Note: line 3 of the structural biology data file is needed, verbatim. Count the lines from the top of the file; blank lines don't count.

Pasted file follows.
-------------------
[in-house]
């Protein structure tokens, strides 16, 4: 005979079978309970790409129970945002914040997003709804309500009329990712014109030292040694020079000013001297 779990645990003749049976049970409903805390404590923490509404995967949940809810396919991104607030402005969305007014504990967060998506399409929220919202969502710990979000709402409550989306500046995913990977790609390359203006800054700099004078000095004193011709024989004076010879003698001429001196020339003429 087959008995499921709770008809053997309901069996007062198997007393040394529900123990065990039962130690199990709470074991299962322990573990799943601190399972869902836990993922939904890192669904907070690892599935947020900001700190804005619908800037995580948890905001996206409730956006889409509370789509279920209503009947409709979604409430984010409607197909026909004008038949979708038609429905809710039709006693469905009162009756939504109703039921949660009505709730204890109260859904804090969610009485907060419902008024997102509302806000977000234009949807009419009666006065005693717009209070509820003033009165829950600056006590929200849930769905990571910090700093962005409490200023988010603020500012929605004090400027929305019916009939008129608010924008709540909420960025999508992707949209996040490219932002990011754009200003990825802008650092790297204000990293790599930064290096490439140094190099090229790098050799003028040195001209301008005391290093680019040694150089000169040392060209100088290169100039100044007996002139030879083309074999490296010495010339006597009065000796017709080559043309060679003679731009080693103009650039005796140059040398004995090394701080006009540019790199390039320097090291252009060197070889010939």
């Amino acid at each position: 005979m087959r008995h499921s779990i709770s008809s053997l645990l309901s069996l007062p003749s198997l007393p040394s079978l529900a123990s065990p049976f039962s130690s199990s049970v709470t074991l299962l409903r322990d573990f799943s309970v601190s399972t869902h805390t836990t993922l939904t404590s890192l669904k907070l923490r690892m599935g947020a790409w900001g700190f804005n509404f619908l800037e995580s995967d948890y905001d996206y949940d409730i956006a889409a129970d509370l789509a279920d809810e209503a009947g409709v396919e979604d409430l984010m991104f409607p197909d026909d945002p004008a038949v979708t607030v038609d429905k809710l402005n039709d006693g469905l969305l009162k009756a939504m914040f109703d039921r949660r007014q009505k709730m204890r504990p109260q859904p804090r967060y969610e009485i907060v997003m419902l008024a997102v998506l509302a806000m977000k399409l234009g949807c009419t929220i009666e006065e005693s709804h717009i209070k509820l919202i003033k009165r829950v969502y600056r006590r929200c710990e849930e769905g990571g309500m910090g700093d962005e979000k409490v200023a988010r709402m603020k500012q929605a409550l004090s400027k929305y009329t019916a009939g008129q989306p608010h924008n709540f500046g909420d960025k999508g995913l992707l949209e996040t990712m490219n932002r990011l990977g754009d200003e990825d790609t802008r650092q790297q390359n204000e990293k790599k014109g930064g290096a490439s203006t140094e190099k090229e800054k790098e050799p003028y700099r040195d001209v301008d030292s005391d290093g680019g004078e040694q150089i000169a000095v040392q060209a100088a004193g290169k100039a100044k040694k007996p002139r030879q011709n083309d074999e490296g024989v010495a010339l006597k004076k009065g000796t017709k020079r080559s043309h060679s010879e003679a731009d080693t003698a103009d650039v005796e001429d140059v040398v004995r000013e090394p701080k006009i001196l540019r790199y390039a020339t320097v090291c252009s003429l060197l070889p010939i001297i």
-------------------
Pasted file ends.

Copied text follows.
């Amino acid at each position: 005979m087959r008995h499921s779990i709770s008809s053997l645990l309901s069996l007062p003749s198997l007393p040394s079978l529900a123990s065990p049976f039962s130690s199990s049970v709470t074991l299962l409903r322990d573990f799943s309970v601190s399972t869902h805390t836990t993922l939904t404590s890192l669904k907070l923490r690892m599935g947020a790409w900001g700190f804005n509404f619908l800037e995580s995967d948890y905001d996206y949940d409730i956006a889409a129970d509370l789509a279920d809810e209503a009947g409709v396919e979604d409430l984010m991104f409607p197909d026909d945002p004008a038949v979708t607030v038609d429905k809710l402005n039709d006693g469905l969305l009162k009756a939504m914040f109703d039921r949660r007014q009505k709730m204890r504990p109260q859904p804090r967060y969610e009485i907060v997003m419902l008024a997102v998506l509302a806000m977000k399409l234009g949807c009419t929220i009666e006065e005693s709804h717009i209070k509820l919202i003033k009165r829950v969502y600056r006590r929200c710990e849930e769905g990571g309500m910090g700093d962005e979000k409490v200023a988010r709402m603020k500012q929605a409550l004090s400027k929305y009329t019916a009939g008129q989306p608010h924008n709540f500046g909420d960025k999508g995913l992707l949209e996040t990712m490219n932002r990011l990977g754009d200003e990825d790609t802008r650092q790297q390359n204000e990293k790599k014109g930064g290096a490439s203006t140094e190099k090229e800054k790098e050799p003028y700099r040195d001209v301008d030292s005391d290093g680019g004078e040694q150089i000169a000095v040392q060209a100088a004193g290169k100039a100044k040694k007996p002139r030879q011709n083309d074999e490296g024989v010495a010339l006597k004076k009065g000796t017709k020079r080559s043309h060679s010879e003679a731009d080693t003698a103009d650039v005796e001429d140059v040398v004995r000013e090394p701080k006009i001196l540019r790199y390039a020339t320097v090291c252009s003429l060197l070889p010939i001297i």